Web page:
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POP MUSIC REVIEW : Temptations and O'Jays Deliver the Ol' One-Two Punch

February 23, 1988|DUNCAN STRAUSS

The Temptations and the O'Jays, together--as they were Sunday at the Celebrity Theatre in Anaheim--represent about 50 years of experience, a slew of personnel changes and approximately 1 zillion hits.

But this was no moldy nostalgia package (though both groups did prove eminently reliable, longstanding faves, like peanut butter 'n' jelly sandwiches or "Get Smart" reruns.)

Both outfits are touring behind current albums, and the Temptations clearly received a rejuvenating shot in the arm with the recent return of Dennis Edwards, who had left the group twice . If this one-two punch of steamy, soulful singing and dazzling dancing came up short in any way, it was by playing short: Both groups were on stage less than an hour (though having a second show to perform Sunday probably explains the brevity of the first one).

As if to emphasize both that the Temptations weren't going to merely coast on oldies, and that Edwards had rejoined the lineup, the quintet glided on stage performing the perky new "Look What You Started," with Edwards taking an often-soaring lead vocal.

The formally clad orchestra quickly moved into high gear, propelling the fivesome to a zesty visit to the "Psychedelic Shack." The group leaped back 18 years for that spirited workout, which threw fuel on the spark ignited--on stage and off--by the opening number.

Then the Temptations sprang back to the present, easing into the new ballad "Every Time I Close My Eyes."

And 'twas ever thus Sunday, though the ratio eventually moved toward more classics than currents--particularly with a rapid-fire medley encompassing such early gems as "The Way You Do the Things You Do," "All I Need" and "Get Ready." To a man (and to a song) the vocals were superb, delivered with a remarkable freshness and emotional edge, considering that the group wasn't exactly singing these tunes for the first time.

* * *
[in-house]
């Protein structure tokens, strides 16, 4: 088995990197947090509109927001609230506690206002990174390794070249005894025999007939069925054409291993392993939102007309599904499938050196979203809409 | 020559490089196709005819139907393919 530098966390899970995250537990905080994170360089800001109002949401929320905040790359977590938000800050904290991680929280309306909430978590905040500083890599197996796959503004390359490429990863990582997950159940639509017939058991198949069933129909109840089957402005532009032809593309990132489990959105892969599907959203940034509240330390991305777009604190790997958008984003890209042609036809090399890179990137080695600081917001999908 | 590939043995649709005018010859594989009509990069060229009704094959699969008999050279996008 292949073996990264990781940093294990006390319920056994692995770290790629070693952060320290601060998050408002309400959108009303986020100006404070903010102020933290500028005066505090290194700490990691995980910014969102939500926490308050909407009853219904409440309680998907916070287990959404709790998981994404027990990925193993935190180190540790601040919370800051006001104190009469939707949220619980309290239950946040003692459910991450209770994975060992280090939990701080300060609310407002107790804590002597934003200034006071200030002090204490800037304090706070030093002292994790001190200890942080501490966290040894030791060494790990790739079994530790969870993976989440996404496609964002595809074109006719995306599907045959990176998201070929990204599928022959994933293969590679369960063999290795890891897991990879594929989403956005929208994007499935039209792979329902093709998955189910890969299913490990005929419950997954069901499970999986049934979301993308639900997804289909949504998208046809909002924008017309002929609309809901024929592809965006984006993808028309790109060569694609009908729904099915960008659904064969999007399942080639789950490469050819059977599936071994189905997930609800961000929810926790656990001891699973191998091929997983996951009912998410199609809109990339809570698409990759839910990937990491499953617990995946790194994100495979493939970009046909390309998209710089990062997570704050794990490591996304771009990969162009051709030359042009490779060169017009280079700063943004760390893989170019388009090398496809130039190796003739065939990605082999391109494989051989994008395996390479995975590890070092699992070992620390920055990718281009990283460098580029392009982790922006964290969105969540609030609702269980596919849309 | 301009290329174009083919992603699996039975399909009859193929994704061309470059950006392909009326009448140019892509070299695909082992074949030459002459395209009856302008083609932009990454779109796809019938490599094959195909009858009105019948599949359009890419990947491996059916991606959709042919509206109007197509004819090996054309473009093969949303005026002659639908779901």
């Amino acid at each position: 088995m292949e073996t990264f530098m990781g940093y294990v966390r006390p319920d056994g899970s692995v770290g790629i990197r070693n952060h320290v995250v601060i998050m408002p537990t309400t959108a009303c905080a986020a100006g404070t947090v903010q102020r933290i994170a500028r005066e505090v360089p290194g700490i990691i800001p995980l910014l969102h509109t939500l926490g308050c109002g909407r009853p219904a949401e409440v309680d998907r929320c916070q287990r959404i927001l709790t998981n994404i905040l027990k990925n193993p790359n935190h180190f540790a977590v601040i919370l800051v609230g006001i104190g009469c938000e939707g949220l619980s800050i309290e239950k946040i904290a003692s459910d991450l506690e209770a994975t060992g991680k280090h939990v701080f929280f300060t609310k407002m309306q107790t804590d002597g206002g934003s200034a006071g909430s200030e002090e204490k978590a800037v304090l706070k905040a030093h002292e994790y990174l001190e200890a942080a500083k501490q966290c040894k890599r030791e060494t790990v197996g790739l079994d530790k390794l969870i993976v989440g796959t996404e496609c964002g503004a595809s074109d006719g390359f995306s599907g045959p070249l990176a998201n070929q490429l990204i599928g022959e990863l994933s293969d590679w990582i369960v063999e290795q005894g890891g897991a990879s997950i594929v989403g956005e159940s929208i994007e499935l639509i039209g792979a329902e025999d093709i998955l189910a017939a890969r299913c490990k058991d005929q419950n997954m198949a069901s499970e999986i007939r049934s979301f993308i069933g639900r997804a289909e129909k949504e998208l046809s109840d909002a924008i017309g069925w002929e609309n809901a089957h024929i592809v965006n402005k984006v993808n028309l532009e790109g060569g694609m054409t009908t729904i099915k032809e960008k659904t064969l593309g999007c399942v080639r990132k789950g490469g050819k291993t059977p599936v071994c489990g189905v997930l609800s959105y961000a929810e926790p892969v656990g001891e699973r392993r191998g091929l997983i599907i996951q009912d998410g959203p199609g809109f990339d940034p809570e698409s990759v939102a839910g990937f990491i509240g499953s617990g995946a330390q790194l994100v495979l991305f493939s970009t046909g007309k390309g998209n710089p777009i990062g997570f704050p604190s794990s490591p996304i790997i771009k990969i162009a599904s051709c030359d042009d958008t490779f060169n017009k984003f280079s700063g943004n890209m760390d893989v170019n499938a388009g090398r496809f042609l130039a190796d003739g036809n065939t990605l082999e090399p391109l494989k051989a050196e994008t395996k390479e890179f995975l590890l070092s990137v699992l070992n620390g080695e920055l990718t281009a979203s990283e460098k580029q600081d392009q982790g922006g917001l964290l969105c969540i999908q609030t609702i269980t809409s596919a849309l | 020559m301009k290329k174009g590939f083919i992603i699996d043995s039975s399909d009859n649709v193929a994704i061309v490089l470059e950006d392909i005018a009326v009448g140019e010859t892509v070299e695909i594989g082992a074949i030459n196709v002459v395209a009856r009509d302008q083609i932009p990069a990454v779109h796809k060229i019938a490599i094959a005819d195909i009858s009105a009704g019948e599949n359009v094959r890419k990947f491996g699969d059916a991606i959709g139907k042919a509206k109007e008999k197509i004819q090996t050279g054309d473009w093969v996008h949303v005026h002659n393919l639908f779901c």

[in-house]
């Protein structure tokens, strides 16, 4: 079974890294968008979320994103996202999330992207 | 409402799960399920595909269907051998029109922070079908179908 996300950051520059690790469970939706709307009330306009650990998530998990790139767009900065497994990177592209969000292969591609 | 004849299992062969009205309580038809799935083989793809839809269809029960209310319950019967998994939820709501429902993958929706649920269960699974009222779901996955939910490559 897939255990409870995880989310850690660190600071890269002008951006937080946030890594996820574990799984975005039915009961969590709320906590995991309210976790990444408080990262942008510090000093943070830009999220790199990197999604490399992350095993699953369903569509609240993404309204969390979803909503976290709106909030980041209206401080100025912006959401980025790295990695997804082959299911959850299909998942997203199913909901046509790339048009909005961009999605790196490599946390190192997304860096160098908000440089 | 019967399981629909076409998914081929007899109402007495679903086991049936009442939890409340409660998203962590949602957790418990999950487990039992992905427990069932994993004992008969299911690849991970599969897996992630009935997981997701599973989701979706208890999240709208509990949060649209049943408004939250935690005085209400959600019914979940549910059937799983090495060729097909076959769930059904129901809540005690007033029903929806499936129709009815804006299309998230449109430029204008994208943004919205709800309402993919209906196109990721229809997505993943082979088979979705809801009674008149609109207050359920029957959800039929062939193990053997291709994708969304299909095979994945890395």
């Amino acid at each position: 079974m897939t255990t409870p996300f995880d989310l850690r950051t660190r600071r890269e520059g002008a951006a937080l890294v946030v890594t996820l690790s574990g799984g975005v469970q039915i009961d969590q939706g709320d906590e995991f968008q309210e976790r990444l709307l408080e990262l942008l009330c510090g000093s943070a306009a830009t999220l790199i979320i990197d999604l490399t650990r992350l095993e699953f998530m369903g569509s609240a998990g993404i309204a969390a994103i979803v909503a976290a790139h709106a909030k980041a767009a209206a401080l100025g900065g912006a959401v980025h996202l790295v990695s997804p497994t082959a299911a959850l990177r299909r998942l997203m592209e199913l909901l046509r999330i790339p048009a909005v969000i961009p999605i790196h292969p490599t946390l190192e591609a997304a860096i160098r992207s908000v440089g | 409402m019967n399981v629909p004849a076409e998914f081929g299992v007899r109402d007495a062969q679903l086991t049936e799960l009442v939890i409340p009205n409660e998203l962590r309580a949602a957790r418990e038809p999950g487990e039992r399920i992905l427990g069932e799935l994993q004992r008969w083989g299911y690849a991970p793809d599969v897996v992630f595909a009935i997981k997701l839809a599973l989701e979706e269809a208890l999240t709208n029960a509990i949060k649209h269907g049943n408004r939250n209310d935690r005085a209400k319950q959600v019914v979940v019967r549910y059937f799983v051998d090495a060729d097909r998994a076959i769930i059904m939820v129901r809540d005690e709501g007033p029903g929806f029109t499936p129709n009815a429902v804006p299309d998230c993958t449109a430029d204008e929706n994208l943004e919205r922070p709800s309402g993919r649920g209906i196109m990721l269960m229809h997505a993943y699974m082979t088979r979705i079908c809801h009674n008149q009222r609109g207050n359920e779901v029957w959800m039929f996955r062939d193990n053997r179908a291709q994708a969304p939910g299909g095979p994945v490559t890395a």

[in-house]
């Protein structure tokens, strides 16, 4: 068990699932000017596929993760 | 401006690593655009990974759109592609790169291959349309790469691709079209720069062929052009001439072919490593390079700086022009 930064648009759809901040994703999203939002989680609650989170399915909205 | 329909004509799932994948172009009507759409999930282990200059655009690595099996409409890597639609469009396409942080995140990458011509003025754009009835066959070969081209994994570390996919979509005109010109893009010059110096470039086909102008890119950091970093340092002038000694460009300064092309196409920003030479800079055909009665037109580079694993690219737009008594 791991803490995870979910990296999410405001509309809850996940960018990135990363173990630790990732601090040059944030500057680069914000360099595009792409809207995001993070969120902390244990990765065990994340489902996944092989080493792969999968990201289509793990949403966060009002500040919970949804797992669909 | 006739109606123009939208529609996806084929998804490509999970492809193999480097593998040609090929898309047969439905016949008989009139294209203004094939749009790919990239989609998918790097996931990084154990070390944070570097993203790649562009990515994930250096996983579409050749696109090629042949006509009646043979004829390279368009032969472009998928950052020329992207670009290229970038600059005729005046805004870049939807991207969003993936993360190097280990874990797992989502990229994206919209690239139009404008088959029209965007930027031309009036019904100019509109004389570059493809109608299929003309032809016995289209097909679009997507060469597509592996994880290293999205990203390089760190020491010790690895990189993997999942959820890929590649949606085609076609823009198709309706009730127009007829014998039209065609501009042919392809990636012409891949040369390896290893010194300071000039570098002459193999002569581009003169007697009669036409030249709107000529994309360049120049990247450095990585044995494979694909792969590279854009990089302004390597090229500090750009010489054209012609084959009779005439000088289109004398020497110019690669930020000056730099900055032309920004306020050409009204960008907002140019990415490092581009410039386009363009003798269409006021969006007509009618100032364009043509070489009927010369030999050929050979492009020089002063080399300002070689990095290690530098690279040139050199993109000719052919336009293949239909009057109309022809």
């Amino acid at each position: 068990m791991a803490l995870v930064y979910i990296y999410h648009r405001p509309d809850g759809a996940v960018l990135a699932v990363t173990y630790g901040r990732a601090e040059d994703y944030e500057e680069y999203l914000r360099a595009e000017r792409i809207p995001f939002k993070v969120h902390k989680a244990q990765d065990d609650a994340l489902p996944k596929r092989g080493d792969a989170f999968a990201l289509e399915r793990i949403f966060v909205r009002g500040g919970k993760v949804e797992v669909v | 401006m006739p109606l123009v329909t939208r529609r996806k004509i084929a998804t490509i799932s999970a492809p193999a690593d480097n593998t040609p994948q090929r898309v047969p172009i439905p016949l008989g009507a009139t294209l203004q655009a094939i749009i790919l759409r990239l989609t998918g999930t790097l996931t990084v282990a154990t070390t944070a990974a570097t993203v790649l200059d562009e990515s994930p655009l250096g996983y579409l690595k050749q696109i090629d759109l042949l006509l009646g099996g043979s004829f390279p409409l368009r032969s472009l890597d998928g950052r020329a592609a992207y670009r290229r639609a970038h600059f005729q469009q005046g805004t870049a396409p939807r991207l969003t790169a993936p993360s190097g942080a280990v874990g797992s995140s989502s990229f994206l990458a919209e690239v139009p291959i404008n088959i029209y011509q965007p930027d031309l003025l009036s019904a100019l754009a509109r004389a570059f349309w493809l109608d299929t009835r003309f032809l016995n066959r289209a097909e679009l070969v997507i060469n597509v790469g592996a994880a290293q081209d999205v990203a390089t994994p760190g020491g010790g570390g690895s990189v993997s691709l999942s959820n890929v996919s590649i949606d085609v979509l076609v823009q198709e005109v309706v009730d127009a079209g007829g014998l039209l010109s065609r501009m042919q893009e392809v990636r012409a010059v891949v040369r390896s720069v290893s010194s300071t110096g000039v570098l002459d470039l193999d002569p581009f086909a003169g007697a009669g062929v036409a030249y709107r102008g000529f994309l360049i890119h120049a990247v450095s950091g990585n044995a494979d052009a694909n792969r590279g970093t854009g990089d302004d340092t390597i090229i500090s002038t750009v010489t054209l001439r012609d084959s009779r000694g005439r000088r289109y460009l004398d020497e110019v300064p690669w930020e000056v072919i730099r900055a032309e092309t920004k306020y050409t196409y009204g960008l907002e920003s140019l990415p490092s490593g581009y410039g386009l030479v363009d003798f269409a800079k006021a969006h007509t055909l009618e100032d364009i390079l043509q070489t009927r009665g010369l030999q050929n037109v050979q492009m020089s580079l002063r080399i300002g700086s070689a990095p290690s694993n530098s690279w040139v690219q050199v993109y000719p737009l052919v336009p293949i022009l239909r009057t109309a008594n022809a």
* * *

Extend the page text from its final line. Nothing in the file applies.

Similarly, some of these gents are no spring chickens, but that didn't prevent them from presenting a lot of spiffy dance moves, at once enormously loose and dead-on precise. These guys must have found what Ponce de Leon was looking for.

And they must have shared it with the O'Jays, who likewise operated as a very well-oiled dancing machine during Sunday's opening set. The veteran trio devoted a sizable segment of the show to plugging its latest LP, "Let Me Touch You."

But the sales pitch was never less than palatable because the group gave away free copies and wove in a few choice selections from the record (including the smoldering ballad "Lovin' You," which elicited screams from numerous women in the crowd).

Of course, the O'Jays also have a pretty big bag o' hits to dip into--and did. They pulled out "Use Ta Be My Girl," "Love Train" (the first of many times throughout the evening that the audience went completely bonkers) and a passionate, percolating rendition of "For the Love of Money," to close the set.

To borrow a phrase--or song title--that's popping up a lot lately: Hot, hot, hot!

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